Steffen Peters, Top American Rider for Most of Past Two Decades, Inspired by World Games Silver Medal Team Mates

3 months ago admin Comments Off on Steffen Peters, Top American Rider for Most of Past Two Decades, Inspired by World Games Silver Medal Team Mates
Steffen Peters on Suppenksper at the World Equestrian Games. © 2018 Ken Braddick/dressage-news.com

By KENNETH J. BRADDICK

TRYON, North Carolina, Sept. 19, 2018–Steffen Peters admits he was inspired by the performance of his three team mates to win silver at the World Equestrian Games in Tryon, North Carolina where he was the drop score for the first time in his Olympic and international championship career as the top American rider for most of the past two decades.

Although Steffen is at a stage in his life where he calls himself the “old guy” at the age of 54, he’s excited about the goal to ride Suppenkasper, his WEG mount, at the Olympics in Tokyo in two years time when he thinks the KWPN gelding that would be 12 years old could be at his peak.

The performances of his all-female team mates at the 2012 Olympics to win team bronze and then silver at the Tryon WEG this month have inspired Steffen to pursue another Olympics 24 years after his first Games for the United States, longer even than Robert Dover whose six Games spanned two decades.

Steffen, German-born but who has embraced the California lifestyle based in San Diego, clearly thrives in the cameraderie and talent of this year’s WEG team mates of Laura Graves on Verdades, Adrienne Lyle on Salvino and Kasey Perry-Glass on Dublet.

He came to the team with a record of four Olympics–1996 team bronze with Udon, 2008 third in final ranking on Ravel, 2012 on Ravel and 2016 team bronze with Legolas.  At the World Games in 2006 he rode Floriano for the U.S. for team bronze, on Ravel in Lexington in 2010 individual and freestyle bronze medals, and rode Legolas in Normandy in 2014. In 2009 on Ravel he became only the second American to become World Cup champion. He’s been Pan American Games gold medalist in the two continental championships in which he has competed. And he’s been the United States Grand Prix champion a record seven times.

This WEG, the effects of the flight from California to Tryon led him to switch from Rosamunde to Suppenkasper, the horse that was bought by Four Winds Farm of Akiko Yamazaki and Jerry Yang in late 2017 as a prospect for Steffen for Tokyo. Four Winds also owns Ravel, Legolas and Rosamunde.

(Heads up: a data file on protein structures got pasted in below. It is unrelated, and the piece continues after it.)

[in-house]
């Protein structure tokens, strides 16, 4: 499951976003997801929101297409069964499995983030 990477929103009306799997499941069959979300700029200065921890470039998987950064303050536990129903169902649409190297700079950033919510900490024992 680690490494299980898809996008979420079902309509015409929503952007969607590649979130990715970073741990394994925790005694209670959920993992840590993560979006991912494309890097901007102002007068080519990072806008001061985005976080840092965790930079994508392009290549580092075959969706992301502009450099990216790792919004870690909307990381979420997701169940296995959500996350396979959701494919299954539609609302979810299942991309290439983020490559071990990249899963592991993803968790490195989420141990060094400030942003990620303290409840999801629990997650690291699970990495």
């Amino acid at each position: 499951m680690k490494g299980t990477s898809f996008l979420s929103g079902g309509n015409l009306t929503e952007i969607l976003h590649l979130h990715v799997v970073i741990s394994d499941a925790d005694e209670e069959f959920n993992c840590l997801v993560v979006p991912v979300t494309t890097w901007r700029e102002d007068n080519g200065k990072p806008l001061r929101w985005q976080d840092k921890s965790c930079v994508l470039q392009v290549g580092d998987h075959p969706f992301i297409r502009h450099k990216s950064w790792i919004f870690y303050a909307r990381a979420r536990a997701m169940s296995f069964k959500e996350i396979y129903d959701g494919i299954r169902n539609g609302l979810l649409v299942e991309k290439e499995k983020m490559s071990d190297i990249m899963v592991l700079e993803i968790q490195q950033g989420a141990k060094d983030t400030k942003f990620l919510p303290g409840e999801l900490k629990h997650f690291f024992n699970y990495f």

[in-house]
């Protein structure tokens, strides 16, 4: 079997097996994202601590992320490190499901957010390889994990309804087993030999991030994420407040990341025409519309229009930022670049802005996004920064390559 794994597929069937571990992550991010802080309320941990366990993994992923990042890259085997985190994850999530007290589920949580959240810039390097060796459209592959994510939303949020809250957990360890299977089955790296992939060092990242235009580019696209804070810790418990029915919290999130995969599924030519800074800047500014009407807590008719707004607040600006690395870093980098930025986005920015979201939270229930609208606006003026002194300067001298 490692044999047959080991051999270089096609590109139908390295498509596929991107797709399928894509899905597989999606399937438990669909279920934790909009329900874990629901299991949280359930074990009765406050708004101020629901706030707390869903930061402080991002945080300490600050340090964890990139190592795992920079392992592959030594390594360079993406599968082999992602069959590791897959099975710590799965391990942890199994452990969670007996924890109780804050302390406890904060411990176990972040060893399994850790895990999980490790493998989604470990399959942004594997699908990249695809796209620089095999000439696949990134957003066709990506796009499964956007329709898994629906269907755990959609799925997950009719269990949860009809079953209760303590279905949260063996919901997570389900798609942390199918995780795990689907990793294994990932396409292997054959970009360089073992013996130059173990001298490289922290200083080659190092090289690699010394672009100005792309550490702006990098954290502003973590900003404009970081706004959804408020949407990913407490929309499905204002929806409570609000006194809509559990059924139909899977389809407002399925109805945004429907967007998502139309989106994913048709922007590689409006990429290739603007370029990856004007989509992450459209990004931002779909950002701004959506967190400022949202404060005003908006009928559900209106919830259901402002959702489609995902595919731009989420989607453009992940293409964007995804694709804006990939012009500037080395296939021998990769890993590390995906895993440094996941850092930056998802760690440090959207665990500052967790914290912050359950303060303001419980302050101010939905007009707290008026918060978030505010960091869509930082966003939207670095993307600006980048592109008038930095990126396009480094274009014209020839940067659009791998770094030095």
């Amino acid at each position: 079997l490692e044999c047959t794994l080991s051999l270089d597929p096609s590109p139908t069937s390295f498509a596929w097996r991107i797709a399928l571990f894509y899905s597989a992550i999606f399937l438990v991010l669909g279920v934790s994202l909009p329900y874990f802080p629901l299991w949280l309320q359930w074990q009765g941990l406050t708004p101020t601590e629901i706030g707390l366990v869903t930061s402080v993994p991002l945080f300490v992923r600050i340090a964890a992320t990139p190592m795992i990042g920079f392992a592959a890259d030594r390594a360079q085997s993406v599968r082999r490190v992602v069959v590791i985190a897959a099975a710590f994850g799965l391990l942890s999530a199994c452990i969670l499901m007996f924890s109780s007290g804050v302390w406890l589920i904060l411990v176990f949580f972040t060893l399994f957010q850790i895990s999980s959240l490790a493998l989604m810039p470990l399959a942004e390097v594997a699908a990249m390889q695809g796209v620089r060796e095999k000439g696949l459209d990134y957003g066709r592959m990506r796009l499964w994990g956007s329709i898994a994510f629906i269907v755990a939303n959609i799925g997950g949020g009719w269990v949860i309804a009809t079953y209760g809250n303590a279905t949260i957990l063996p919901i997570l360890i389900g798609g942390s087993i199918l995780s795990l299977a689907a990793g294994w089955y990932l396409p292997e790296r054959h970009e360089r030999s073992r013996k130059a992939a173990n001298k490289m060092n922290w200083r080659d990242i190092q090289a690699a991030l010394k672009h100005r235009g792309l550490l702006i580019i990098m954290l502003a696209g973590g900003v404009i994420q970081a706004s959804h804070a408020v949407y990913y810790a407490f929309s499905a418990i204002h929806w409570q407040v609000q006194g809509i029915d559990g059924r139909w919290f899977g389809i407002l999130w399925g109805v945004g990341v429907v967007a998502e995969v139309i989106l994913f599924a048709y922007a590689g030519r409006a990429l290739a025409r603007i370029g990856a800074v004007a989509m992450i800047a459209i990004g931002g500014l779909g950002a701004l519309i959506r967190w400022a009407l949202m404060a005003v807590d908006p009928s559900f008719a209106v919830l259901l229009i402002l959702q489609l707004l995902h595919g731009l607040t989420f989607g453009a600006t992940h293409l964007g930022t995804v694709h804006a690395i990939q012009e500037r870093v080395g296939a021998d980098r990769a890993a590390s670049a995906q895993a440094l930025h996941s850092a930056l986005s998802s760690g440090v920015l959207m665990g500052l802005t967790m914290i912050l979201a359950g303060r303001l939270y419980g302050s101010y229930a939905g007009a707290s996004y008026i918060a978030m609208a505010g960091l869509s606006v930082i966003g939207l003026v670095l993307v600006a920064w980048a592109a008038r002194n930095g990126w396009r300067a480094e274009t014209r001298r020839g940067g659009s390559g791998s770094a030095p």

Steffen told dressage-news.com that during the European circuit this summer to select the American team for WEG, “I watched those girls ride every day and compete. It’s very inspiring.

“I’ve seen a lot of wonderful horses and a lot of wonderful riders but it is so exciting what American dressage does. It’s been honestly inspiring to watch my team mates and it’s a huge honor to be on this team.

USA team celebrating World Equestrian Games silver medal (left to right) Kasey Perry-Glass, Steffen Peters, Adrienne Lyle, Laura Graves. © 2018 Ken Braddick/dressage-news.com

“Let’s face it, if your drop score is 73.494 per cent you know you have a hell of a team. Not too long ago this would have been our leading score in America. It’s absolutely fantastic. It felt great to participate in the World Games with this team–an old guy riding a young horse. I’m thrilled. It’s been many times where I had a supporting team score. This time the girls brought home the silver medal.”

To put the score into perspective, Steffen and Floriano were the top scoring U.S. bronze medal team combination at the 2006 WEG with 72.708 per cent.

Steffen said he came into WEG thinking after the training camp that Suppenkasper or “Mopsi,” the barn name inherited from Germany’s Helen Langehanenberg who developed the horse, “can go all the way already.” But he said he overrrode in the Grand Prix so toned it down for the Special.

“He’s a young horse,” he said. “He needs to have a positive experience and that’s exactly what we did. For him to pull a 73 without standing still in the beginning and, still very conervative riding… it’s great for him to get this score.

“You can’t help feeling a horse like Mopsi can peak when he’s 12, 13 or maybe 14. That is the major goal. I’m thrilled he could handle the environment.”

He described transition of working with Robert Dover as team coach and Debbie McDonald as his successor after the WEG as “seamless.”

“I’ve been working with both and I can’t say enough about our coaching staff,” he said. “It’s absolutely fabulous.”